E2F1 has been reported to stimulate miR-15a/16 cluster expression in osteosarcoma cell line U2OS and lung adenocarcinoma cell line H1299 by binding to the same site of DLEU2 promoter [19]. Similar to these findings, we showed that silencing E2F1 indeed decreased the expression of mature miR-15a/16, pri-miR-15a/16 and DLEU2 in MCF7-Pa cells (Figure S4 A.B). However, we found that the protein level of E2F1 was similar between MCF7-Re cells and MCF7-Pa cells (Figure 3F/3G), suggesting the existence of another regulator.

It is known that E2F family members share very similar DNA binding sequence, but their functions are widely different and the regulation between E2F genes is very complex [23]. Previous study demonstrated that E2F6 can repress gene transcription by interacting with E2F1 [34]. Therefore, we examined whether other E2F family members participate in the transcriptional regulation of miR-15a/16 cluster. Several activators (E2F1, E2F2, E2F3a) were significantly up-regulated in MCF7-Re cells than MCF7-Pa cells, while the only significantly differentially expressed repressor was E2F7 (Figure 3F). Western blot confirmed that E2F7 protein expression is significantly up-regulated in MCF7-Re and T47D-Re cells than their parent cells (Figure 3G, Figure S3B). Knocking down of E2F7 by siRNAs restored the wild type DLEU2 promoter activity (Figure 3H) and up-regulated the expression of mature miR-15a/16, pri-miR-15a/16 and DLEU2 (Figure 3I, Figure S3C).

Choromatin immunoprecipitaion (ChIP) of DLEU2 promoter followed by qPCR was performed to examine whether E2F1 and E2F7 bound to DLEU2 promoter. Interestingly, the amount of E2F1 at E2F binding site in DLEU2 promoter was significantly reduced in MCF7-Re and T47D-Re cells, compared to their parent cells, while E2F7 presence was significantly increased at the same E2F binding site (Figure 3J, Figure S3D). This suggested that in tamoxifen resistant cells, up-regulated E2F7 effectively competed with E2F1 for the E2F binding site located at DLEU2 promoter, and transcriptionally silenced DLEU2-miR-15b/16 expression. To further validate this hypothesis, we knocked down E2F7 in MCF7-Re and T47D-Re cells by siRNAs. Indeed, silencing E2F7 in MCF7-Re and T47D-Re cells significantly enhanced E2F1 binding at DLEU2 promoter (Figure 3K, Figure S3E).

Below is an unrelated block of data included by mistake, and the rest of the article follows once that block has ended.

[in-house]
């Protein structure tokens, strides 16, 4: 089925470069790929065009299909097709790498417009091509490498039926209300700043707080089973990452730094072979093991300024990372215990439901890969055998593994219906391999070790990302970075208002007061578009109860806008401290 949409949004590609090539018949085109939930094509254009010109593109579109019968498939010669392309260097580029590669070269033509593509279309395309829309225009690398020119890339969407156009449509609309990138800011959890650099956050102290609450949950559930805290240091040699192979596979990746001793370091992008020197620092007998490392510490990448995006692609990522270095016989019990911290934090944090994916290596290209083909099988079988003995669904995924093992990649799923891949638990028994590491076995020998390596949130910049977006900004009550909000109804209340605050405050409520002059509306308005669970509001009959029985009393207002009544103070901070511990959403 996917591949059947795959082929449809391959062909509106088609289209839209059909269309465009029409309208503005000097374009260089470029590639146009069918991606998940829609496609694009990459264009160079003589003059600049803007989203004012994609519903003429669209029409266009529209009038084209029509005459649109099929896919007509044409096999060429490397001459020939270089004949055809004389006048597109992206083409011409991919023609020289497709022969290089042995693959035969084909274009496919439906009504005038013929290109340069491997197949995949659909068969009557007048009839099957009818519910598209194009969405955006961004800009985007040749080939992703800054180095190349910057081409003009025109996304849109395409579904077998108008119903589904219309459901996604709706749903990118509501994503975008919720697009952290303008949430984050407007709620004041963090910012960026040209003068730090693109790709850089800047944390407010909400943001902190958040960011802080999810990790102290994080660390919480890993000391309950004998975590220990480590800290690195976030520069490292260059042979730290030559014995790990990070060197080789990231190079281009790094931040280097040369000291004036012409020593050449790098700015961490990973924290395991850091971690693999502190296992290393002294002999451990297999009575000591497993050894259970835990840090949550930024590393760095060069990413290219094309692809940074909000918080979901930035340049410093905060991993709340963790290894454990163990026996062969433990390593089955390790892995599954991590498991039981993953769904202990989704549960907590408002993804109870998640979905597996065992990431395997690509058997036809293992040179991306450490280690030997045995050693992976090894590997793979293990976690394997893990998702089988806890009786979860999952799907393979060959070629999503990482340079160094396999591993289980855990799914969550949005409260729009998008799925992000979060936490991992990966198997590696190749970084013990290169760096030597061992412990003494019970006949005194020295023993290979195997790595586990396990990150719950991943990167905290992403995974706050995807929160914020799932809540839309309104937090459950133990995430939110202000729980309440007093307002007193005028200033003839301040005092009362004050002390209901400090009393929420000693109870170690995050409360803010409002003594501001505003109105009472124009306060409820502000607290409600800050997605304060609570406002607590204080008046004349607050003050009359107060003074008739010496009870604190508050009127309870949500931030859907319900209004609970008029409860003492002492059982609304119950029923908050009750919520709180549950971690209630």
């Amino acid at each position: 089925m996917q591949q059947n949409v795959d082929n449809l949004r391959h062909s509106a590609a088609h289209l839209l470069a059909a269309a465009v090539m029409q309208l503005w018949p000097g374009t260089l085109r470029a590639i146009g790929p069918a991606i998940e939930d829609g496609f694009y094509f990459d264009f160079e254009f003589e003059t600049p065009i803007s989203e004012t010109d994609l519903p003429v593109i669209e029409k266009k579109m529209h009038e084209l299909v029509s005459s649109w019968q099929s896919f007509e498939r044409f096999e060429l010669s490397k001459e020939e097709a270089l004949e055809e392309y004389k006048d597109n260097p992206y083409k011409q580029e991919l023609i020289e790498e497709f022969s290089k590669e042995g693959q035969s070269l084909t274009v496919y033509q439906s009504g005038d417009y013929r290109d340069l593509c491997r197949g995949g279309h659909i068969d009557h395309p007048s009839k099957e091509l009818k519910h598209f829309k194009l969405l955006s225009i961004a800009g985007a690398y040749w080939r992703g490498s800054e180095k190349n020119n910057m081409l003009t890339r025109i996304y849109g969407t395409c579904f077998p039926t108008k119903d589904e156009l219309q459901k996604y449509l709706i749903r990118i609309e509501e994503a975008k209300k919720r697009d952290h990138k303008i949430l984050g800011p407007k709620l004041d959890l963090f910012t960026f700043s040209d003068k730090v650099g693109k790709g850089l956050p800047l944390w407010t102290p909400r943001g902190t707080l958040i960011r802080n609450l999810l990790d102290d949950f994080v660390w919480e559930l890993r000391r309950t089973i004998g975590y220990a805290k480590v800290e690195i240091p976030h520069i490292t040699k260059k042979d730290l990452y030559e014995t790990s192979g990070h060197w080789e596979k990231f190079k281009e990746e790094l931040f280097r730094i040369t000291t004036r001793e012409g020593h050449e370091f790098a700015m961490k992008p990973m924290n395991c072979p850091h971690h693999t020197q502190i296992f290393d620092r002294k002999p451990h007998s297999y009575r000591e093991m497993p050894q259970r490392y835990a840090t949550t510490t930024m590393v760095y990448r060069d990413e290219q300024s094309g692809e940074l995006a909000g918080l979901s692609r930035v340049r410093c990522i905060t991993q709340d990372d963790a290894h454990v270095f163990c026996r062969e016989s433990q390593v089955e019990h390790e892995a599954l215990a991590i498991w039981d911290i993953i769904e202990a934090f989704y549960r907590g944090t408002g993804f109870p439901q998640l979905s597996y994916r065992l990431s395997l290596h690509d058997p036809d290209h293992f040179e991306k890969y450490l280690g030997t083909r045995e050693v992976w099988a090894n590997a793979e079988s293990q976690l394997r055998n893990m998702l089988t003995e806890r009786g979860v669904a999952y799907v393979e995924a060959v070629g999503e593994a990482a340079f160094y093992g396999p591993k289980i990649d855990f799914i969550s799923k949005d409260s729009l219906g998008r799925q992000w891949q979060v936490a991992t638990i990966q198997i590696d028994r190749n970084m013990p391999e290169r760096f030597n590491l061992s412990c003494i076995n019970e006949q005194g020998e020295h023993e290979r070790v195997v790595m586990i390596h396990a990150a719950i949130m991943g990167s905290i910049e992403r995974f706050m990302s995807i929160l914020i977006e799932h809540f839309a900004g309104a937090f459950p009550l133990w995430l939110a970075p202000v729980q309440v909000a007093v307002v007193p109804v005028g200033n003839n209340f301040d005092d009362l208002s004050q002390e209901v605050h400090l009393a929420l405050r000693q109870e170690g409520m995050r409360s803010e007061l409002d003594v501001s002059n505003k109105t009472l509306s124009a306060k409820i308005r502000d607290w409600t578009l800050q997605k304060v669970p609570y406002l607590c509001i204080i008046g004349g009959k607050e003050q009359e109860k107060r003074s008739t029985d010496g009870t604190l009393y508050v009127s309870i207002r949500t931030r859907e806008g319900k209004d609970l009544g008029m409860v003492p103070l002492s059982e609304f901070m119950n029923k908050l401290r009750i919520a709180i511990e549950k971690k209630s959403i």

In conclusion, E2F7 is up-regulated in tamoxifen resistant cells and repressed miR-15a/16 cluster expression by competing with E2F1 for the E2F binding site at DLEU2 promoter.

Silencing of E2F7 in tamoxifen resistant cells re-sensitizes cells to tamoxifen

To investigate the effect of high E2F7 expression in tamoxifen resistant cells, we silenced E2F7 by siRNAs in MCF7-Re and T47D-Re cells. Bcl-2 and Cyclin E1 protein expression were decreased after silencing of E2F7 (Figure 4A, Figure S5A). In agreement, silencing E2F7 re-sensitized MCF7-Re to tamoxifen, shown by cell viability (Figure 4B, Figure S5B), cell cycle arrest (Figure 4C, Figure S5C) and cell apoptosis (Figure 4D, Figure S5D). These data indicated that highly expressed E2F7 is key to tamoxifen resistance of cells.

Silencing of E2F7 in MCF7-Re cells sensitizes cells to tamoxifen.

Figure 4: Silencing of E2F7 in MCF7-Re cells sensitizes cells to tamoxifen. A. E2F7, Bcl-2 and Cyclin E1 protein expression was determined by western blotting in MCF7-Re cells that were transfected with E2F7 siRNAs. B. proliferation rate of MCF7-Re cells under 1 uM tamoxifen were measured every day after transfected with E2F7 siRNAs by MTT assay. C. MCF7-Re cells were transfected with E2F7 siRNAs and treated with 1 uM tamoxifen for 3days and cell cycle distribution was monitored by flow cytometry, D. apoptosis was detected by flow cytometry. (*p < 0.05, **p < 0.01, ***p < 0.001.)